The Main Street Lending Program: A Brief OverviewApril 15, 2020
On April 9, 2020, the Federal Reserve (the “Fed”) took various actions to bolster the economy, notably providing up to $2.3 trillion in credit support to businesses, households, and state and local governments. Among other goals, the Fed’s programs aim to ensure credit flows to small and medium-sized businesses with the purchase of up to $600 billion in loans through the Main Street Lending Program. Each program went into effect on April 9, 2020 and will terminate on September 30, 2020. This alert concerns the Main Street Lending Program.
Main Street New Loan Facility (the “MSNLF”) and Main Street Expanded Loan Facility (the “MSELF”)
These programs are intended to facilitate lending to small and medium-sized businesses by eligible lenders. The two programs overlap in many areas and the differences will be noted below. An eligible loan under the MSNLF is an unsecured term loan made by an eligible lender to an eligible borrower that was originated on or after April 8, 2020. The MSELF permits the Fed to purchase tranches of loans that were originated before April 8, 2020. An eligible loan under the MSELF is a term loan made by an eligible lender to an eligible borrower that was originated before April 8, 2020. The MSELF loans will be secured only to the extent that the tranches contained secured loans. Finally, the loans or tranches of the loans must meet the requirements discussed below.
The Fed will commit to lend to a special purpose vehicle (“SPV”) on a recourse basis. Under the MSNLF, the SPV will purchase 95% participations in loans from eligible lenders. Under the MSELF, the SPV will purchase 95% participations in the tranches of loans from eligible lenders. The Department of Treasury will make a combined $75 billion capital investment in the single common SPV in connection with both facilities.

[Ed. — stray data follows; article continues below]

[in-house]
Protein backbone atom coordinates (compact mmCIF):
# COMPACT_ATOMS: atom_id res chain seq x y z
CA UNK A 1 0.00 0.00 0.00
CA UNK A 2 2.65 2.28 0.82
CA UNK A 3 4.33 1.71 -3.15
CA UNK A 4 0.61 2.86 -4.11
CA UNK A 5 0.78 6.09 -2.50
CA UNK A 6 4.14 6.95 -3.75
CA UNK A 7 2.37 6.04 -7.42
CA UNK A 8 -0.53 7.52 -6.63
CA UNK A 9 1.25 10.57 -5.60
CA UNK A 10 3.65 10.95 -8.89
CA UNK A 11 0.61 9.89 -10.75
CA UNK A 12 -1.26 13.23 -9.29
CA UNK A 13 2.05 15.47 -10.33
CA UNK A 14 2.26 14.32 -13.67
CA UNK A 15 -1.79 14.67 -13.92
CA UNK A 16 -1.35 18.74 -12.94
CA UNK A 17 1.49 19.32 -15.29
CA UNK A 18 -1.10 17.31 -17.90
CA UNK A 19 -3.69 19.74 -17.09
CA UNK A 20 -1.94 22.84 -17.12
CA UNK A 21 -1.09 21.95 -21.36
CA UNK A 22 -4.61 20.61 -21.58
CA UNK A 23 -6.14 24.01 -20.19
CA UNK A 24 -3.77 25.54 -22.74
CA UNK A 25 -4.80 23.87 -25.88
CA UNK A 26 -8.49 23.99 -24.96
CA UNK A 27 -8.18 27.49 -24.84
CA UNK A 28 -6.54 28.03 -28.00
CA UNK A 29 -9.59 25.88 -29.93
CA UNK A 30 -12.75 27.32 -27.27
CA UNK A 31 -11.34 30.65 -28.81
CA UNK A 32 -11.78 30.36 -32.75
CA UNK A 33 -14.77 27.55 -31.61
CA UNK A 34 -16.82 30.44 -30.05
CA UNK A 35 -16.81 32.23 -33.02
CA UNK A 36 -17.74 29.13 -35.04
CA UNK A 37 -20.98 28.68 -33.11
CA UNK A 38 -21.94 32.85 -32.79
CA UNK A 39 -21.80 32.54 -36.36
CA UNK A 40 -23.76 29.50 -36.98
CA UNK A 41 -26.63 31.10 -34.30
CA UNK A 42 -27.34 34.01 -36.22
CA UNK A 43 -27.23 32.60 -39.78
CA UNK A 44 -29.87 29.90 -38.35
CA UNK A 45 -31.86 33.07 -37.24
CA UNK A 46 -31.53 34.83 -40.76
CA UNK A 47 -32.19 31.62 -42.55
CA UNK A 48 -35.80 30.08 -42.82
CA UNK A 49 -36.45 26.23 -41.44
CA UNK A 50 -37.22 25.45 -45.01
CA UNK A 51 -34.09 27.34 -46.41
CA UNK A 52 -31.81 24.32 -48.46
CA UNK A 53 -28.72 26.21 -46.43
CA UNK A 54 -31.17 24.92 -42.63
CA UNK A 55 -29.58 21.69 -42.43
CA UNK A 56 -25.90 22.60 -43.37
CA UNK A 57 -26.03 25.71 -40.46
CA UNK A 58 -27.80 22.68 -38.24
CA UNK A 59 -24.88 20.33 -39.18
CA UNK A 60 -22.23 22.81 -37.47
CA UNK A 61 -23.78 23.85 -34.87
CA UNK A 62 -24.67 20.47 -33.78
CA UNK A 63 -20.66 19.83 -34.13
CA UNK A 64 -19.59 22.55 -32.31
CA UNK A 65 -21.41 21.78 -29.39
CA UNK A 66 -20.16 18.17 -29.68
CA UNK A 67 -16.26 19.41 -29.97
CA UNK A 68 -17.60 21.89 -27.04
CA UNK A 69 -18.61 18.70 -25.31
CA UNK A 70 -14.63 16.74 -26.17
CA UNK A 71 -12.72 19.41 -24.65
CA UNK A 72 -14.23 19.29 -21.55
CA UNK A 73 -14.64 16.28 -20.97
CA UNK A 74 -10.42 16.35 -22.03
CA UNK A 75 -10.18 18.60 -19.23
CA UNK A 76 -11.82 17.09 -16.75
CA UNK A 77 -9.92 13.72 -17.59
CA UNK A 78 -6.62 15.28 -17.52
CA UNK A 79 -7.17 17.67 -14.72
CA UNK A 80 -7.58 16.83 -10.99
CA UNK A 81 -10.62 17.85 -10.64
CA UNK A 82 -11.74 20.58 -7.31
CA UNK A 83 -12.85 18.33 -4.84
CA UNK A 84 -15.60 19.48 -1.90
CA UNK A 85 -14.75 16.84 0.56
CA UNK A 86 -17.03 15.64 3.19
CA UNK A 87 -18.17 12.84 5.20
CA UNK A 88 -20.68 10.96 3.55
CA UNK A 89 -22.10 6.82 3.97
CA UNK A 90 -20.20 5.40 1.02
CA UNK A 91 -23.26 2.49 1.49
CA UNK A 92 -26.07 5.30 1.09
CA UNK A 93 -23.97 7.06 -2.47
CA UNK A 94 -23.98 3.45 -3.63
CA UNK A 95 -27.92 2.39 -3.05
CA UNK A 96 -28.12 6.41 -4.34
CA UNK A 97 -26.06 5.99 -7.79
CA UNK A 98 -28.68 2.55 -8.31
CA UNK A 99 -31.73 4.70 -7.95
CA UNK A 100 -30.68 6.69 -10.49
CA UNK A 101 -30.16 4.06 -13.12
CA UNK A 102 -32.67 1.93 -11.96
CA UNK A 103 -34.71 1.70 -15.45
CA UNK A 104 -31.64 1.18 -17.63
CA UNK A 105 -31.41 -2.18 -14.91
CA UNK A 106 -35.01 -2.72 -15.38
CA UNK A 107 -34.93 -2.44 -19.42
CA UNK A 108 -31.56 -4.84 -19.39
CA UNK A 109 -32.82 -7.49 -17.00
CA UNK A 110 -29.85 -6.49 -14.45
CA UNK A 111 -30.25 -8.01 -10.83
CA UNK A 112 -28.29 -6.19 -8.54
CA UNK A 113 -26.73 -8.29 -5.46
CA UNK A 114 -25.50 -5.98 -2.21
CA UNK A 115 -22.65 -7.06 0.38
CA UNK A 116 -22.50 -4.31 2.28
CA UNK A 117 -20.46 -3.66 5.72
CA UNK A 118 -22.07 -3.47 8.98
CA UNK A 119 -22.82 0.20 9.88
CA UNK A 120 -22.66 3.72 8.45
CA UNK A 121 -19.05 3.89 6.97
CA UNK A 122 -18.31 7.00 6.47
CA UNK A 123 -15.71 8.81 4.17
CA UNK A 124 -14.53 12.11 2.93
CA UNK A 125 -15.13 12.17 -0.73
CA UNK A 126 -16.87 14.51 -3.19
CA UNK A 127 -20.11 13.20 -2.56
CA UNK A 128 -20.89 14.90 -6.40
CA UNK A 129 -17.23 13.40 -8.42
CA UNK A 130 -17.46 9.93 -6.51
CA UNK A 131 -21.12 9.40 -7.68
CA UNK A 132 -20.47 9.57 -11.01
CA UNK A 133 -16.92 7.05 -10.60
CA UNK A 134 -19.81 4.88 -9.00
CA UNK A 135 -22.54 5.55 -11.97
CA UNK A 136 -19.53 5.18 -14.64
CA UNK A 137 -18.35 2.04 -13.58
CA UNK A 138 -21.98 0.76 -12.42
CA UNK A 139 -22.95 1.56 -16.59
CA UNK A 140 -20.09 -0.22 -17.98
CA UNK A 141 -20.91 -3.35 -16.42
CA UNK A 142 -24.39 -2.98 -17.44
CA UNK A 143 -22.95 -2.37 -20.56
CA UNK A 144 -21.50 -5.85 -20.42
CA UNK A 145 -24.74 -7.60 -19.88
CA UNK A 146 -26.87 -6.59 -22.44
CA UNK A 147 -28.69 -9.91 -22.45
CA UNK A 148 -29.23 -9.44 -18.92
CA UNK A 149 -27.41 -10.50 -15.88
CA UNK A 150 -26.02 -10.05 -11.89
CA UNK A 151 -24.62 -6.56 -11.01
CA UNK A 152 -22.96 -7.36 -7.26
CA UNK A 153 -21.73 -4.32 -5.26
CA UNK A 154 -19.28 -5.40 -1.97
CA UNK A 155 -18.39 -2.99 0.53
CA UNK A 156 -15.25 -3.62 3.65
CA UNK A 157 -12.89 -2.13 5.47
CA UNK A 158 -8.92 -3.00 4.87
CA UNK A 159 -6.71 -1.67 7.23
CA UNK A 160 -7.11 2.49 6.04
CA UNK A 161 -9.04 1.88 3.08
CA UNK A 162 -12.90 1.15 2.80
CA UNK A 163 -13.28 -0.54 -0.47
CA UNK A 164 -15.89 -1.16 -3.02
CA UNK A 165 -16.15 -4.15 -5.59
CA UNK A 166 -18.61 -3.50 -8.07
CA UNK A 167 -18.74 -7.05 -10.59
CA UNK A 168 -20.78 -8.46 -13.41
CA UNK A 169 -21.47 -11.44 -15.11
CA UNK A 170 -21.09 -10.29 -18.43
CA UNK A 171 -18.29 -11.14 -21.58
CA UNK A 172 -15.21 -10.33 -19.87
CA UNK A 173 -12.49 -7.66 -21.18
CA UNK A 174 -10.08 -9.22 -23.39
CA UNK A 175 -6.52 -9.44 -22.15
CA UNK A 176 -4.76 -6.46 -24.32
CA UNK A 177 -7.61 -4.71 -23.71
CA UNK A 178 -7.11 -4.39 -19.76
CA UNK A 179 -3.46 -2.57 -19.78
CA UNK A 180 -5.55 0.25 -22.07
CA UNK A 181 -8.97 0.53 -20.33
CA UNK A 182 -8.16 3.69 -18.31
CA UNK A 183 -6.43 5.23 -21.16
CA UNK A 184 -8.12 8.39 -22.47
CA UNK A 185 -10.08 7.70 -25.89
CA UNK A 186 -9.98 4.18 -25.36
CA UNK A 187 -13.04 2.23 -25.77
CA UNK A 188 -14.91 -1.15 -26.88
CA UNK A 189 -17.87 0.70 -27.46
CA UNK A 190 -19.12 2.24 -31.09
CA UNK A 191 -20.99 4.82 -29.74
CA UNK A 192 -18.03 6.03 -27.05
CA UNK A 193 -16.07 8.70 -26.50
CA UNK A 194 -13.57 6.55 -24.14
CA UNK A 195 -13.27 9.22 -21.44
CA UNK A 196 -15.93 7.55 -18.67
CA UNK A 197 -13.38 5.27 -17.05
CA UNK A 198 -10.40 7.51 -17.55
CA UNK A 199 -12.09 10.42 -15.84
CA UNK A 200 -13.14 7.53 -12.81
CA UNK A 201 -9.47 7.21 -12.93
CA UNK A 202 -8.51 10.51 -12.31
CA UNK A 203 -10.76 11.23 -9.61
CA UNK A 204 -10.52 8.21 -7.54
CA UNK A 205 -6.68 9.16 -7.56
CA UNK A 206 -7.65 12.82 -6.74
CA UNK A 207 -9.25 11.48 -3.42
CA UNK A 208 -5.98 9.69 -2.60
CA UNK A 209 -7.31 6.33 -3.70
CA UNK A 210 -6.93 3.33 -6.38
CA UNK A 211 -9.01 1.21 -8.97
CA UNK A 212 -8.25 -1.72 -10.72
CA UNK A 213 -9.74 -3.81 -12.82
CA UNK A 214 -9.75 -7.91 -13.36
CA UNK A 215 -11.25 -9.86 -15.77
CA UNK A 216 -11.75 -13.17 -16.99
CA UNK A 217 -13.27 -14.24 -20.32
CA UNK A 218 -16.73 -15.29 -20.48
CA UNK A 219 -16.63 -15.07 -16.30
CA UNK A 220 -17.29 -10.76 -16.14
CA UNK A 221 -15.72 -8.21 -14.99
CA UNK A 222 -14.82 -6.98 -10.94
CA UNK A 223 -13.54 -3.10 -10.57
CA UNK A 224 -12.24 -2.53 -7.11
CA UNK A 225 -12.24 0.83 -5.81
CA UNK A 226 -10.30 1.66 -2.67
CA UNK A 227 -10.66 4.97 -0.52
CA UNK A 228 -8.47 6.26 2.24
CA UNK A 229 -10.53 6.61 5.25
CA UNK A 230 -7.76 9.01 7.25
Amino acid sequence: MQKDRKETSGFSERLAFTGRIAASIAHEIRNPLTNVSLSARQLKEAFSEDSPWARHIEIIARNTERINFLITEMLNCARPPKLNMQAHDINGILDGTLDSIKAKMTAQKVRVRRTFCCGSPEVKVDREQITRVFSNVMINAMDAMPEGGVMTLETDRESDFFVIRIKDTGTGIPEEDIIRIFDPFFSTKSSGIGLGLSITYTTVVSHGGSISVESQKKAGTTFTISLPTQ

Eligible lenders are U.S. insured depository institutions, U.S. bank holding companies, and U.S. savings and loan holding companies. Eligible borrowers are businesses with up to 10,000 employees or up to $2.5 billion in 2019 annual revenues. Each eligible borrower must have been created or organized under the laws of the U.S. and have significant operations in the U.S., in addition to having a majority of its employees based in the U.S. Additionally, eligible borrowers cannot participate in more than one of the MSNLF, the MSELF, or the Primary Market Corporate Credit Facility (another program implemented by the Fed, briefly discussed below).
The loans or upsized tranches of the loans must meet the following requirements:
(1) 4-year maturity;
(2) amortization of principal and interest deferred for one year;
(3) adjustable rate of SOFR + 250 basis points to 400 basis points;
(4) minimum loan size of $1 million;
(5) under the MSNLF, a maximum loan size that is the lesser of $25 million or an amount that, when added to the eligible borrower’s existing outstanding and committed but undrawn debt, does not exceed four times the borrower’s 2019 earnings before interest, taxes, depreciation, and amortization (“EBITDA”). Under the MSELF, a maximum loan size that is the lesser of $150 million, 30% of the borrower’s existing outstanding and committed but undrawn debt, or an amount that, when added to the eligible borrower’s existing outstanding and committed but undrawn debt, does not exceed six times the EBITDA;